What’s in the name "Baltimore Chapter"?
The National Society Daughters of the American Revolution (NSDAR or DAR) is a non-profit, non-political, volunteer women's service organization comprising 3,000 chapters and more than 185,000 members.
Maryland’s first chapter was organized at a meeting held on March 4, 1892, at the home of Mrs. Leo A. Knott in Baltimore, Maryland. Originally from Washington, Mrs. Knott was a Vice President General and was nominated by the National Board of the DAR to serve as organizing regent of the Maryland State Society. National Chapter Number 18 was named for the city in which it was founded – Baltimore; which in turn, was named for Maryland’s founder, George Calvert, Lord Baltimore. Calvert was a trusted friend of King James I and a member of the Privy Council. He was sent to Ireland by the King where he was elevated to the Irish Peerage with the title of Baron of Baltimore. Thus, the name Baltimore comes from a town in County Longford, Ireland.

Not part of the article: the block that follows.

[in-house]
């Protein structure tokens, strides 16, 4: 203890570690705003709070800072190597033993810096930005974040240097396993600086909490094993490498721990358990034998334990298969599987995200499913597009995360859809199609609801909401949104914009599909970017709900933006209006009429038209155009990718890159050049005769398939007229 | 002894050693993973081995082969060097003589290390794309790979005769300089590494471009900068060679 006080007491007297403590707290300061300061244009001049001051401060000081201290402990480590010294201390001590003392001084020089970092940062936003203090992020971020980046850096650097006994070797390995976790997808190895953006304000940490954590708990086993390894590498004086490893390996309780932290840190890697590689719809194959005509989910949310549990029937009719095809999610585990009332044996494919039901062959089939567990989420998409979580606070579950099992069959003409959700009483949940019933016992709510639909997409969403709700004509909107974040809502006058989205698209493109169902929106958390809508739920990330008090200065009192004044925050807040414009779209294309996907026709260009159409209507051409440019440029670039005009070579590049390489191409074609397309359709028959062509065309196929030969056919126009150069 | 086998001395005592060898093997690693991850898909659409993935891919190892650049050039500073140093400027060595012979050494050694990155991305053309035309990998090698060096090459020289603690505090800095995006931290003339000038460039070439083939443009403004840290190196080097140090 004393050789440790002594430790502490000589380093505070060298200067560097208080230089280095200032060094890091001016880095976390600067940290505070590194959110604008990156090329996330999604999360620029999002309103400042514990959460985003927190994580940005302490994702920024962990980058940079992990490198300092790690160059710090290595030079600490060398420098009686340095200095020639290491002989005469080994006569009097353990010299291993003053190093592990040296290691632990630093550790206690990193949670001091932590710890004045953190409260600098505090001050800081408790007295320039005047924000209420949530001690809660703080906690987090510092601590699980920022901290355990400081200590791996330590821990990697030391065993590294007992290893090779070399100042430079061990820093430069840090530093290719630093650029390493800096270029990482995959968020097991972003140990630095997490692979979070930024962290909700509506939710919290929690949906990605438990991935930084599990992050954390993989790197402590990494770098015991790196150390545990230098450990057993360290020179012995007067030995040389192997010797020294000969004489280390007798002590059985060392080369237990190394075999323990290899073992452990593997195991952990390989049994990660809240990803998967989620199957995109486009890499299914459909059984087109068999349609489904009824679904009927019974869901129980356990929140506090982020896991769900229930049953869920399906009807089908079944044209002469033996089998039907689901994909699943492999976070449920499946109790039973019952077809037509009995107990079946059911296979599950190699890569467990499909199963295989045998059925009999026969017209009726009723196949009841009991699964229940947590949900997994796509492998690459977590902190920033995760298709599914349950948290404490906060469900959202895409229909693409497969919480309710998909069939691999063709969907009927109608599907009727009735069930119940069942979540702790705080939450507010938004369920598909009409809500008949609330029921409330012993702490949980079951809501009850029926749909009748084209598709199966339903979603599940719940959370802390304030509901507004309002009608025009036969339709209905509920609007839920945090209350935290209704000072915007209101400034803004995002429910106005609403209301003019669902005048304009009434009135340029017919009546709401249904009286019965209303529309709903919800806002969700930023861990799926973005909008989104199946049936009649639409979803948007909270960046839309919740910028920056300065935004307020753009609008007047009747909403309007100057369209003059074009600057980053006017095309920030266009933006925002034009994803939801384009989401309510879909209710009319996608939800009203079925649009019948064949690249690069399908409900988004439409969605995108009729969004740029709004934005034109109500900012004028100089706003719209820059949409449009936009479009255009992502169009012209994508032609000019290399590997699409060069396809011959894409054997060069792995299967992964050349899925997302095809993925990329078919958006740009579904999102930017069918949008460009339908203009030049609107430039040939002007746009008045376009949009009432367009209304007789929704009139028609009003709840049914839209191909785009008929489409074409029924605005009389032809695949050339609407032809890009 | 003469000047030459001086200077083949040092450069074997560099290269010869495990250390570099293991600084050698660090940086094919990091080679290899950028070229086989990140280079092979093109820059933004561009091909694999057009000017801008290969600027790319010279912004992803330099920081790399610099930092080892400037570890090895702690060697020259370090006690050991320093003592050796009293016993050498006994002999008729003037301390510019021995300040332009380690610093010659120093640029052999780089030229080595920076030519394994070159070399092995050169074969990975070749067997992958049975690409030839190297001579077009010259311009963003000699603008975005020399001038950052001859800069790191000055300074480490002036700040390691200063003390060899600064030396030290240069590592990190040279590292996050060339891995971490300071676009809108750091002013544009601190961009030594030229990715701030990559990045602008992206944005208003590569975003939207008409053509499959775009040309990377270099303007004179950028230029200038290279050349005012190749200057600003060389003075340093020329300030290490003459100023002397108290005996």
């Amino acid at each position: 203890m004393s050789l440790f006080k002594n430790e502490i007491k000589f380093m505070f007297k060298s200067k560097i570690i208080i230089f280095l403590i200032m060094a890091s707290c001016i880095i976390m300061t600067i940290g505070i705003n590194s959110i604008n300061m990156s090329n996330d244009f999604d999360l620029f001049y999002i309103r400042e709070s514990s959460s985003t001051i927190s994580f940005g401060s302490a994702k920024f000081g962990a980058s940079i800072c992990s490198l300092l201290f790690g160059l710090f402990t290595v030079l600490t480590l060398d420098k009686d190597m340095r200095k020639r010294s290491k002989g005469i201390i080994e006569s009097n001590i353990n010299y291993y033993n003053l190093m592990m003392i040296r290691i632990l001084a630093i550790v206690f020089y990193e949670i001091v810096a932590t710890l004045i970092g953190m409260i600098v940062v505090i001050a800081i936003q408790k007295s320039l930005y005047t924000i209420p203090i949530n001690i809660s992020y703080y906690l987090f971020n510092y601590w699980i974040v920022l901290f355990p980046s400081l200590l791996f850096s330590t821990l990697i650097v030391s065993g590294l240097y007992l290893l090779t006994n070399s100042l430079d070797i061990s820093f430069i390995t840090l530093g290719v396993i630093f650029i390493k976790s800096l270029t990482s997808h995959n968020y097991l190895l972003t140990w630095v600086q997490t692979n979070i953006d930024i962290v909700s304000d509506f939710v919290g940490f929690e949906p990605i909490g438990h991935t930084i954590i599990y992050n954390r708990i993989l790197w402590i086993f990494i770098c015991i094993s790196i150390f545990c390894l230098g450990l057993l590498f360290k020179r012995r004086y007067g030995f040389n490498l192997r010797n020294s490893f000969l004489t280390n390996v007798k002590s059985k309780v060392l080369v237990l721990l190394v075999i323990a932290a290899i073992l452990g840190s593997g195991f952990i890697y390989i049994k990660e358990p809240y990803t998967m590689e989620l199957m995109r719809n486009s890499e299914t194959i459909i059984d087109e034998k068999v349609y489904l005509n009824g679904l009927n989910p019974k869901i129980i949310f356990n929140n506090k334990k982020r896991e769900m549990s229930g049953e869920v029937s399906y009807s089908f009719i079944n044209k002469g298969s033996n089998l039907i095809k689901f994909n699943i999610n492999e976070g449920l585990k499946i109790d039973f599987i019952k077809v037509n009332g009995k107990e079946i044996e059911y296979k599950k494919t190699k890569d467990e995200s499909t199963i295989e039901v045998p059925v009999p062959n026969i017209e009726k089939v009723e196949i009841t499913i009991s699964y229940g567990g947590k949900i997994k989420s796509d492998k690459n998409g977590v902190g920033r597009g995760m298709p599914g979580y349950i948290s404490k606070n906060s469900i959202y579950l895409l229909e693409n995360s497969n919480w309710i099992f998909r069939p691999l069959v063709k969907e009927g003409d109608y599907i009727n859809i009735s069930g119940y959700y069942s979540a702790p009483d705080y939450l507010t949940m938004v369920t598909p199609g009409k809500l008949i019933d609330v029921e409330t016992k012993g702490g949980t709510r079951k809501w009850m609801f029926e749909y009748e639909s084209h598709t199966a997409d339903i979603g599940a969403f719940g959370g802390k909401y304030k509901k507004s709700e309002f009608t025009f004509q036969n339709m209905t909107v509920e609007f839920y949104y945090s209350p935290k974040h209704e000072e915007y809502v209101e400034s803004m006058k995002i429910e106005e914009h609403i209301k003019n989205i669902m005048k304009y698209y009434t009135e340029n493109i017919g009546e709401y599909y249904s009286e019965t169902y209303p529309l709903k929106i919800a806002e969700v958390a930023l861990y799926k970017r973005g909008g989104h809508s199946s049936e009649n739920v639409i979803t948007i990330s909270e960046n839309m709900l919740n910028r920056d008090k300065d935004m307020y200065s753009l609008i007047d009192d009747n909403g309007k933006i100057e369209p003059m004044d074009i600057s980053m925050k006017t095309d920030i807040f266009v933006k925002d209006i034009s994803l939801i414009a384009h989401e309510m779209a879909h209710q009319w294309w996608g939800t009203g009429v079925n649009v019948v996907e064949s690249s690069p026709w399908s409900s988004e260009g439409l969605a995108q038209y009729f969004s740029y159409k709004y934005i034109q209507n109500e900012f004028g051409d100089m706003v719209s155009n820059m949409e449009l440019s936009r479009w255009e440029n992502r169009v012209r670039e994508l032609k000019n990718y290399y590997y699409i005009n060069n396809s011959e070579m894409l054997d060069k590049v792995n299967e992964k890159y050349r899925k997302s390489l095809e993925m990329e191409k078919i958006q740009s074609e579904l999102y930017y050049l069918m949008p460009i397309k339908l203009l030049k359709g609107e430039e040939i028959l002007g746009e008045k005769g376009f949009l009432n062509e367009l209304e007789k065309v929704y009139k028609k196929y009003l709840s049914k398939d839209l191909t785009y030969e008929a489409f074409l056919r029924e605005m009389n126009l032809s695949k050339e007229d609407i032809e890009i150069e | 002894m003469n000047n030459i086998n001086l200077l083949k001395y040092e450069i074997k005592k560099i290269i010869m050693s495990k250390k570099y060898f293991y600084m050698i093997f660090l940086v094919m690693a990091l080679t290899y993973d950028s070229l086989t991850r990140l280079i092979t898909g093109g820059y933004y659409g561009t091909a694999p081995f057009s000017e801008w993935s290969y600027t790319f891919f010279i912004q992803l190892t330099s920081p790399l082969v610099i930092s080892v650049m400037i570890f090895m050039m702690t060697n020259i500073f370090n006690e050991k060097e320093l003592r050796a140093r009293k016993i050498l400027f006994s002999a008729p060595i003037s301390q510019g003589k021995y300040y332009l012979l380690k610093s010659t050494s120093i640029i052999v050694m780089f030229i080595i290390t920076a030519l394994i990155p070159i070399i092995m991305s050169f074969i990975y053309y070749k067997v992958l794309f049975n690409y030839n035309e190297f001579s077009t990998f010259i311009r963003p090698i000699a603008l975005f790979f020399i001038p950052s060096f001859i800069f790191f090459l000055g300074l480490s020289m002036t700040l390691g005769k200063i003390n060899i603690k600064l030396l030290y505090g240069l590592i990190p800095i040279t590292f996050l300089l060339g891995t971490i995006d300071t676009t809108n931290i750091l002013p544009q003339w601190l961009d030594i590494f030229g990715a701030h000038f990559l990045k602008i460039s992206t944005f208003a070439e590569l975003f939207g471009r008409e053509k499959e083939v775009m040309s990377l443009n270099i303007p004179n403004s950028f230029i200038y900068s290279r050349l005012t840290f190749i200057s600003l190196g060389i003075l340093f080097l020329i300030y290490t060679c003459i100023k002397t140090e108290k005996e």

Honorary Chapter Regent, Carol Honore White, created an educational video about life in Baltimore in 1892. To watch the video, please click here.